Every year readers look forward to being told by PolitiFact what the lie of the year was. It is a tradition that they have religiously followed. The publication keeps track of all the falsehoods uttered by the politicians, celebrities and other people in authority. This year, with the election campaigning having just ended, they had lots to choose from. Even though other tall claims came close to winning, Romney’s Jeep ad, walked away with the, ahem, honors.
The Republican ad campaign had made a false claim that alleged that the President and Chrysler were considering outsourcing Jeep building jobs to China.
What was worse that the ad came at a critical time, towards the end of the campaign in the decision-impacting state of Ohio. Jeep hastened to deny that they were moving production to China, but seeing the potential damage it could cause to Obama’s chances, Romney went ahead with the ad, intentionally and calculatingly.
Interestingly, even as fact-finders were quick to decry the ad and brand it outrageously untrue and there was collective indignation and anger from the media and the public, for something so blatantly fallacious, the Republican campaign stood by its assertions.
Chrysler spokesman Gualberto Ranieri clarified almost immediately, using straightforward language and labeling the statements “fantasies” and “extravagant.” Let’s get this straight, he had said, Jeep has no intention of outsourcing jobs to China.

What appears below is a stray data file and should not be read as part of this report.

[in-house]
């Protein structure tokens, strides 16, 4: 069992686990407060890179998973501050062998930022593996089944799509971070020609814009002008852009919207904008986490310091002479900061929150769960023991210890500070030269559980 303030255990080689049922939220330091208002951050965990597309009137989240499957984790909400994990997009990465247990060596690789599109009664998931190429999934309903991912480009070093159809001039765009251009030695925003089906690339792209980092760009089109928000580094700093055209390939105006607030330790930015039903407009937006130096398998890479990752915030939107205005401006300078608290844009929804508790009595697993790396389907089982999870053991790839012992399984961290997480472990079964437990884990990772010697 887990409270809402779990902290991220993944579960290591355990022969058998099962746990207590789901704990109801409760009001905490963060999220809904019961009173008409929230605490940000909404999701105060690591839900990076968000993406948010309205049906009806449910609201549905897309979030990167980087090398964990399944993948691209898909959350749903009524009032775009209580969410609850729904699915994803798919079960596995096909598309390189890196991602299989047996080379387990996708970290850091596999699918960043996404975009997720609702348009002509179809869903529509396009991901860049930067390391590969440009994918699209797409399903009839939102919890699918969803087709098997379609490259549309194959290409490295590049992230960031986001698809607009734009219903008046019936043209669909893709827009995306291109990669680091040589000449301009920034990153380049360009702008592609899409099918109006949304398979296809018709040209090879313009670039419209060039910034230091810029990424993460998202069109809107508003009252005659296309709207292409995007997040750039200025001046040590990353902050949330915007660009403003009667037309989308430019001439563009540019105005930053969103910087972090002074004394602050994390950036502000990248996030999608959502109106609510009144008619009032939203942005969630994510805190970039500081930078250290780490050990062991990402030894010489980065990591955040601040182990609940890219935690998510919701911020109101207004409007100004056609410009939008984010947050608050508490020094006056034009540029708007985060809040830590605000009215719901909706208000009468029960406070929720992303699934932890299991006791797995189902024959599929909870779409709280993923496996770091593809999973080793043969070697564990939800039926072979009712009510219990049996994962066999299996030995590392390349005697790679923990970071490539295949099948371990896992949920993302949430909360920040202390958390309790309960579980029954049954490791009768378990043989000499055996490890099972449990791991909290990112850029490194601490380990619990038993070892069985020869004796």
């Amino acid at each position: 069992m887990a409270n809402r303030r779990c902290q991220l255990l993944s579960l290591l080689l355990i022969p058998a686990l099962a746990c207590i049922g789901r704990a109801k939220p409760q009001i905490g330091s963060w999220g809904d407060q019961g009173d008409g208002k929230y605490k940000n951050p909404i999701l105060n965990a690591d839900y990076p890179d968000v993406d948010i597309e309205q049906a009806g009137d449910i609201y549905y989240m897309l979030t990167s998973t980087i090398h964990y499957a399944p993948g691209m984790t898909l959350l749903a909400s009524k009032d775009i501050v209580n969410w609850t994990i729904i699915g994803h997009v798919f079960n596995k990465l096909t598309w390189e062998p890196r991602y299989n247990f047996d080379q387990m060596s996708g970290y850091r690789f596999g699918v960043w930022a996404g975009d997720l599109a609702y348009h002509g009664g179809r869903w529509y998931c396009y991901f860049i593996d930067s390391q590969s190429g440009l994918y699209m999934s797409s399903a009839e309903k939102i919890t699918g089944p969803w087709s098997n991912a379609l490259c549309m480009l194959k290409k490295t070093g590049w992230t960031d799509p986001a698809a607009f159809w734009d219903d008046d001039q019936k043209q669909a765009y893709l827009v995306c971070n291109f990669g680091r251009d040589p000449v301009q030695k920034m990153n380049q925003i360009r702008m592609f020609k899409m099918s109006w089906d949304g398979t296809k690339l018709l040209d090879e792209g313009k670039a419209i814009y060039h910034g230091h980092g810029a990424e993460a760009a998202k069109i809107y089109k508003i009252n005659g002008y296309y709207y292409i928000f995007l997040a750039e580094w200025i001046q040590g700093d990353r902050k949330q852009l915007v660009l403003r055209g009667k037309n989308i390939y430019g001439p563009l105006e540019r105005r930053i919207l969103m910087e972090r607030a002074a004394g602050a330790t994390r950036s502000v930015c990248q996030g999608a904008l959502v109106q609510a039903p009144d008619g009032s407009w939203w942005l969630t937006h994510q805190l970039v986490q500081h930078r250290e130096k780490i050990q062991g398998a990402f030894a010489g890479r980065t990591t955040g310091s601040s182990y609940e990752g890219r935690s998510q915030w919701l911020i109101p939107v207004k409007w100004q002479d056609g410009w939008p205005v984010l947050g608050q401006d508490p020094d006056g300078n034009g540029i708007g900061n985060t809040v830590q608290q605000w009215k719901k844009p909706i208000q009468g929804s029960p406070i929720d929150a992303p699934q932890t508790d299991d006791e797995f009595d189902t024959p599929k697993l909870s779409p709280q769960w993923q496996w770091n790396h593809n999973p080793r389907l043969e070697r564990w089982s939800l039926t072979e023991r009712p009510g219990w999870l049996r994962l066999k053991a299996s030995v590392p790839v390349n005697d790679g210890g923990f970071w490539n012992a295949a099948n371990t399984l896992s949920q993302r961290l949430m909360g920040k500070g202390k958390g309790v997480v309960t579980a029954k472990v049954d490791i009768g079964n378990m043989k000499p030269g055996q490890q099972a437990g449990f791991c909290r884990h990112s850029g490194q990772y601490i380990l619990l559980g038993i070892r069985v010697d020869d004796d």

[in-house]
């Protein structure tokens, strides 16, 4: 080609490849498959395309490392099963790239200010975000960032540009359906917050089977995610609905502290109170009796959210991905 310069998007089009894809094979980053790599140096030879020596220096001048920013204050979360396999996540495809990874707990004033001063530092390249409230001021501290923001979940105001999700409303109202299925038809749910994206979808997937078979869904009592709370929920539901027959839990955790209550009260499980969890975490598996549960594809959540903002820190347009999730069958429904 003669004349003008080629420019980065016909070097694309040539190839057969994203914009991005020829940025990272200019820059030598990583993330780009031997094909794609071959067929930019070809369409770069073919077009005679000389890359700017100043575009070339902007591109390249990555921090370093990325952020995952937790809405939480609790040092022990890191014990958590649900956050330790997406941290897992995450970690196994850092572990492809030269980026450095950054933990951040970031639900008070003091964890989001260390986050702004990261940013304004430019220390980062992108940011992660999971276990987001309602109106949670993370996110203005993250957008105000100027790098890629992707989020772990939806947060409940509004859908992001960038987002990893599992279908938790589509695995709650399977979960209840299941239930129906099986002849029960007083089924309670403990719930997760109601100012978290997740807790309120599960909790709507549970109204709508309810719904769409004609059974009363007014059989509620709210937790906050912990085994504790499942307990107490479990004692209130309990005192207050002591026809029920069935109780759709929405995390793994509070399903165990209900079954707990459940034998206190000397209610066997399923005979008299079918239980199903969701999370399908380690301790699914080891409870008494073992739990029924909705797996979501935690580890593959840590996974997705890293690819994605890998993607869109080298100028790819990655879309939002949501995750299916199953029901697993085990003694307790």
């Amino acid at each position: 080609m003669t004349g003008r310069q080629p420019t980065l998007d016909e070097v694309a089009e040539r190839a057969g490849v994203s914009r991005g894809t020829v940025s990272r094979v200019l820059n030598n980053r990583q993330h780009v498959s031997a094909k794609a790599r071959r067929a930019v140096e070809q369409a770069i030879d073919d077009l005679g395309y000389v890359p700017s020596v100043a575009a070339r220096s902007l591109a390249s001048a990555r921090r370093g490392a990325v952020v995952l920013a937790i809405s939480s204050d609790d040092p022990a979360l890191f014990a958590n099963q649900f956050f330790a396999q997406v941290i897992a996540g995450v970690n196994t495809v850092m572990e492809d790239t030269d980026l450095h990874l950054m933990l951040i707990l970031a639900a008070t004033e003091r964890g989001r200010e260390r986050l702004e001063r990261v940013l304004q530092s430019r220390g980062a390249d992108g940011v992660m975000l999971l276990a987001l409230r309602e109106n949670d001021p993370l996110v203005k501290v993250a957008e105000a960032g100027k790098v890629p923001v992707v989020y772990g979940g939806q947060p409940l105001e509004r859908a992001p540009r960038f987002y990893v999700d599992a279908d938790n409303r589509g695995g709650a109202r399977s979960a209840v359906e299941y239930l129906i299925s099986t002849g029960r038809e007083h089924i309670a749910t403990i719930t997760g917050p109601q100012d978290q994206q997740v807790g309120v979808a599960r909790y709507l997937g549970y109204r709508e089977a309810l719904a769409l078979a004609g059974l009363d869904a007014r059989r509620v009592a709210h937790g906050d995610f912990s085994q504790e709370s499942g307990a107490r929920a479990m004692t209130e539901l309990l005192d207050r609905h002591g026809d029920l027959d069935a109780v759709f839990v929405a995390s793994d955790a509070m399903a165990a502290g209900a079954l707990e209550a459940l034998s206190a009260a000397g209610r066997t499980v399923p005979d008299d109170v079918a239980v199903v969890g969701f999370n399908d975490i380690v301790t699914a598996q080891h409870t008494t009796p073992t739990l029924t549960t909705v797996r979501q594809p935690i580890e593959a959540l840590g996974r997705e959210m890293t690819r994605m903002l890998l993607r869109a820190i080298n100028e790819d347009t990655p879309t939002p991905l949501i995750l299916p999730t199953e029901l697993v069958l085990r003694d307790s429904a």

But Romney, unfazed by the rebuttal and media denials unashamedly went ahead with his accusations. So much so that during a campaign stopover in Defiance, Ohio he actually said that he saw a story, that Jeep, an iconic manufacturer of the state, not only belonged to the Italians now, but that the new owners were shifting all its production to China – a lie that did not go down well with the audience who booed the statement.
The ad served a dual purpose for the Obama campaign. Former President Bill Clinton and Joe Biden, even as they feigned outrage, ridiculed the ad, to derisive laughter from the listeners. The Democrats released an ad saying that Chrysler themselves had denied the accusations and that Jeep had actually increased jobs in Ohio, rather than planned to take them away.
It also gave Obama a chance to remind them that Romney was against bailouts and that was more desirous that Chrysler be allowed to go bankrupt – with thousands of workers losing their jobs in such an eventuality.
When reporters cornered the Republicans with questions regarding the ad and pointed out the obvious discrepancies in it, they either dodged the questions or still continued with their tirade that they knew that there was truth in the assertions. The campaign’s pollster, Neil Newhouse, actually had the temerity to say that they were disinclined to permit fact-finders to set the directions for their ads.
In hindsight, the Republicans and Gov. Mitt Romney himself would be amongst the first to agree, that the ad did more damage than good to them. The trickery exposed them and people became skeptical about everything they had said and were going to say. Moreover, analysts believe that the torrent of negative press in the ad’s wake cost them Ohio, which prior to the ad, they had a very good chance of winning.
President Obama’s mendacity also made it to the list of potential winners. The Democrat campaign had misrepresented the governor’s positions on abortion and immigration, making it sound as if he was unbendingly against them and that if he were elected women, irrespective of circumstances, would not be able to get an abortion and immigrants would either be in jail or on a plane back to their native countries.
When Factcheck.org had given the ad four Pinocchio’s, one knew that it was a strong candidate to win top honours in the falsehood of the year race.Romney’s Jeep Advertisement Wins Dubious Distinction Of Being The Lie Of The Year by Harrison Barnes